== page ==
Market Spotlight: Phoenix

 

Phoenix Struggles to Rise Again

Ah, Phoenix—the land of golf courses, resorts, and plentiful foreclosures! The city is the capital of Arizona, which has held steady atop the list of foreclosure-ridden states, so it should be no surprise to anyone that distressed listings make up a good chunk of the Phoenix homes for sale. But lately the housing market in Phoenix has seen some stirrings of life.

Phoenix was hit hard by the housing market crash, and many parts of the city are still saddled with new foreclosure filings, but there are a handful of zip codes where the saturation of foreclosures is slowly ceding.

 

Bucking Conventional Economics

October saw a nearly 10 percent drop from September in new foreclosures (the lowest monthly total since March 2008), inspiring hope in many economists about Phoenix’s recovery. Sales were up for the sixth straight month, with about 40 percent of those sales being repossessed homes. If that sounds like a high number, consider that in October of 2010, 54 percent of homes for sale in Phoenix were the result of foreclosure.

Phoenix housing inventory 2011

Data from ZipRealty 

As you can see from the chart above, inventories have been cruising downward for the last year and seem to be hitting a bottom. Normally, when inventory (total homes for sale) is gobbled up, and sales are up, prices begin to lift. Conventional economic theory says that when supply goes down, demand and prices go up, but Phoenix appears to be bucking this trend.

Low prices may be persisting because of the uptick in short sales. Jon Prior of HousingWire points out, “Most of the activity occurred for homes that sold for less than $100,000. Sales in this bracket spiked 22 percent from last year, keeping the median price down for the entire metro.”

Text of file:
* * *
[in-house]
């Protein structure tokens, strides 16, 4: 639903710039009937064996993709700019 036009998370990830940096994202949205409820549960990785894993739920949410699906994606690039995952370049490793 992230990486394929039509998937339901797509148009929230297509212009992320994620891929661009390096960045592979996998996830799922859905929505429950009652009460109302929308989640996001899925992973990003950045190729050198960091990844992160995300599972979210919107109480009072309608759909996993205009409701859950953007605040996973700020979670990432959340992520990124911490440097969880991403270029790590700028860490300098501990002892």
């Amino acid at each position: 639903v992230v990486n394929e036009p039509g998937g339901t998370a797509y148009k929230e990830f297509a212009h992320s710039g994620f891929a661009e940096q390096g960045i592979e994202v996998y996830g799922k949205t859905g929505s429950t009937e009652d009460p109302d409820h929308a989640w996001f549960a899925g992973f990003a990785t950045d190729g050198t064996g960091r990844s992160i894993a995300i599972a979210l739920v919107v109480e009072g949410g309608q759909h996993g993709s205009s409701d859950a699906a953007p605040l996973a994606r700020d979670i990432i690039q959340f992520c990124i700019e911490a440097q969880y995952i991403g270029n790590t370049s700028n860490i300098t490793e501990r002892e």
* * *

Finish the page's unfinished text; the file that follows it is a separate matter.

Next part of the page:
Both Prices and Foreclosures Rise in November

During last month, foreclosures were up to 29 percent (up from 26 percent in October) of existing-home transactions. While not welcome news, this was only the second monthly rate increase during 2011. And unemployment is down to 9 percent statewide and expected to keep falling, though at a sluggish rate, and is nowhere near pre-recession levels. Finally, the median price for single-family homes for sale (excluding new foreclosures) is up to $130,000.

Any movement upward is progress, of course, but Phoenix is still a very tough market. Lee McPheters, recently spoke on behalf of the W.P. Carey School of Business at Arizona State University and offeredthe following forecast:

Although the Arizona recovery is tepid at best, every key indicator is expected to improve in 2012 as compared to 2011, including jobs, incomes, sales and even housing… Still, no indicator will be sharply better until the national economy moves onto a faster growth path... On the positive side, the number of units going into foreclosure is declining, and housing prices appear to have stabilized… Depending on population growth, job growth and other factors, we could see full housing recovery in three to four years.

Three to four years is a very long time for those who wish to or need to sell their home for a good value, but as inventory falls (especially distressed inventory), we can hope that prices will break out of hibernation and start gaining speed in the spring. They may not shoot up as quickly as in springs past, but any growth is truly better than none.

Phoenix housing market 2011

Data from ZipRealty 

As the foreclosure process undergoes changes, we may see a few more ups and downs in the amount of distressed listings on the market and perhaps more waves of REOs hitting the market. But all in all, things seem to be turning around on a national level as well as in Arizona. Even if it takes a few years, we hope to see Phoenix rise again.

 

Sources: HousingWire, WSJ, Inman, ASU, ZipRealty data